A.C. Wise is the author of numerous short stories appearing in print and online in publications such as Clarkesworld, Apex, Lightspeed, and the Best Horror of the Year Vol. 4. In addition to her fiction, she co-edits Unlikely Story, an online magazine publishing three issues of fiction per year with various unlikely themes. Follow her on twitter as @ac_wise.
by A.C. Wise
A new year is upon us, which means a whole lot of new reading needs to be done. Or is that just me? Regardless, if you’re new to this series, welcome! Basically, I recommend women to read and where to start with their work. Sometimes there’s a theme, and sometimes there isn’t. This time around, there isn’t an overt theme, but there is an underlying thread of conflict and a questioning of the notion of self in these works. Either way, I hope you enjoy them, and I wish you happy reading in 2014!
Ann Leckie‘s Ancillary Justice has received quite a bit of praise, and rightly so, making it a logical recommended starting point for her work. There are several fascinating things about the novel, but one of the most interesting is the way it removes gender from the equation. The default pronoun is female (she/her), and many characters have more than one body, allowing every character to be simultaneously male and female in the reader’s mind. It also brings into the play the question of self-perception vs. being perceived by others, and which is more authentically true. This is powerful stuff, and it’s made even more powerful being an undercurrent, only the bones upon which the novel is built, making for a rich, deep world. The plot itself is an intricate puzzle box, slowly unfolded (or put back together if you prefer) to reveal a central conflict. It’s masterfully done, and as I said, deserves every bit of praise it’s received.
Benjanun Sgriduangkaew‘s short fiction has been popping up all over the place recently, including in Beneath Ceaseless Skies and Clockwork Phoenix 4. My recommended starting place is one of her most recent publications – “Silent Bridge, Pale Cascade“, in the December 2013 issue of Clarkesworld. The prose is lush and evocative. Even the smallest details hint at entire stories: an orchid blade, a helm of black scarabs, a sky of fractal glass – and that’s all within the first few paragraphs. Beyond the poetry, the story is lovely – a weary soldier of fluid gender is brought back from the dead and forced into confrontation with her ex-wife. The story portrays a world of conflict on multiple levels, many happening beneath the surface. Fittingly, the story ends just before the first punch is thrown.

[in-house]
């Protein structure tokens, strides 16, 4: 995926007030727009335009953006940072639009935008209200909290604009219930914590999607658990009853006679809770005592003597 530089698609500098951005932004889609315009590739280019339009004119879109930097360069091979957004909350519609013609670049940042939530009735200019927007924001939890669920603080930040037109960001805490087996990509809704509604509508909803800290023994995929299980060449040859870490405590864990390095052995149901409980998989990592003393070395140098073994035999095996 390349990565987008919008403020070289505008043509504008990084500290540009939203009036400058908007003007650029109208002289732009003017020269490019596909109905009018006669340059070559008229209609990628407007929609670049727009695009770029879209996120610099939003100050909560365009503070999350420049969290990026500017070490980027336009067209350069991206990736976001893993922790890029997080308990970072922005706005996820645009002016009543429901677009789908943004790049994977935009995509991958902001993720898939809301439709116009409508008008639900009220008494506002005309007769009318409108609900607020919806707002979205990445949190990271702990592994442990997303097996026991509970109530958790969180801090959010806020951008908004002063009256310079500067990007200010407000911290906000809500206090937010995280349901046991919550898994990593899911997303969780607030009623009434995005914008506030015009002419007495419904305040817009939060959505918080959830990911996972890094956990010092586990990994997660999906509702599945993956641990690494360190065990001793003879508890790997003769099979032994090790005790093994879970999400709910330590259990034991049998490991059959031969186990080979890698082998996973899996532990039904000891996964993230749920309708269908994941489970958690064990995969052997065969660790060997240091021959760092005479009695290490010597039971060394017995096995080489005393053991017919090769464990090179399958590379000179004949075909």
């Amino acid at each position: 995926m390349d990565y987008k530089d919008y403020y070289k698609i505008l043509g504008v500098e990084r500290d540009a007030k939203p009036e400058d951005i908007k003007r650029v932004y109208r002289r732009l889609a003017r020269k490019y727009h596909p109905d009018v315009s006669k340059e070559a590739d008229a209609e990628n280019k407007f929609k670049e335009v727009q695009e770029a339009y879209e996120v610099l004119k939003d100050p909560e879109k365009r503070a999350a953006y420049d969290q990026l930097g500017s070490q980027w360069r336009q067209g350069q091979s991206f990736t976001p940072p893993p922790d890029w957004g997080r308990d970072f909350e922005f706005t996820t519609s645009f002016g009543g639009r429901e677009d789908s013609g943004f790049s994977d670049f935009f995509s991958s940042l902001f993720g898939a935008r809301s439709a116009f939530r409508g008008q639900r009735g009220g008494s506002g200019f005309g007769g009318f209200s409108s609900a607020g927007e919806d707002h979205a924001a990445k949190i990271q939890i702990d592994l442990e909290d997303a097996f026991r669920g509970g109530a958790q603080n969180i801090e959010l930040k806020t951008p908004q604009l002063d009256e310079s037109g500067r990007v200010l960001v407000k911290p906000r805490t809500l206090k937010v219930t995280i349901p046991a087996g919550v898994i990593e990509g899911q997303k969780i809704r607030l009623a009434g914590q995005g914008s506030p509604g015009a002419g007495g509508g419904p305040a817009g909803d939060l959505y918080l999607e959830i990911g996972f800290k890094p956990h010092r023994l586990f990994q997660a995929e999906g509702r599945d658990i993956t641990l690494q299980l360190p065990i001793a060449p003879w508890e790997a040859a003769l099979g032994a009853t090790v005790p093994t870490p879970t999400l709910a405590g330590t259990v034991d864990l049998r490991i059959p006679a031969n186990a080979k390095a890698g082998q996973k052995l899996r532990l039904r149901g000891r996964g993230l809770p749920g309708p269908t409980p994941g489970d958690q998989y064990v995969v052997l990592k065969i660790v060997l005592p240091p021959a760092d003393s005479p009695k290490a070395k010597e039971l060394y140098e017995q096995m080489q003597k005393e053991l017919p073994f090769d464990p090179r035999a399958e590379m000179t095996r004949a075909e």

Yoon Ha Lee‘s short fiction has also appeared just about everywhere, and her first short story collection, Conservation of Shadows, was published by Prime Books in early 2013. My recommended starting point is “The Knight of Chains, the Deuce of Stars“; it provides a perfect companion piece to Sgriduangkaew’s “Silent Bridge, Pale Cascade”. Lee’s story is another one full of lush prose, where the background details suggest entire worlds begging to be explored. There are also characters in conflict here, employing unconventional means of violence against each other. While Sgriduangkaew’s story is one of personal conflict, Lee’s is a story of archetypes, weary characters of myth and legend who have been battling for a very long time. At the same time, the conflict feels intimate, as much about personality as battle on an epic scale, which is not an easy trick to pull off.
Last but not least, my recommended starting point for Priya Sharma‘s work is “Egg”, appearing in Once Upon a Time: New Fairy Tales. The story deals with conflict on very personal level as well, and circles back to the notion of self. Sharma crafts a new fairy tale, built on the bones of old tropes and presenting a unique twist on the mother-daughter relationship and the classic wish for a child. The story is complicated, it portrays the sacrifices one makes becoming a parent in a realistic and brutal manner, but still gives the story the veneer of the fantastic. Here, reality is pushed to the extreme through the lens of fantasy, showing a parent caring for a child that is barely human and wholly incomprehensible. The story is beautiful and brutal, showing the struggle between self and other, between a parent’s desires and the way they can, and possibly must, become subsumed and erased in their life of their child.
That’s it for January! I hope I’ve provided a good starting point for a year full of fiction. What fantastic work by women have you been reading lately? What upcoming works are you excited about for 2014?
guest post, A.C. Wise, Women To Read
Ann Leckie, Benjanun Sgriduangkaew, Yoon Ha Lee, Priya Sharma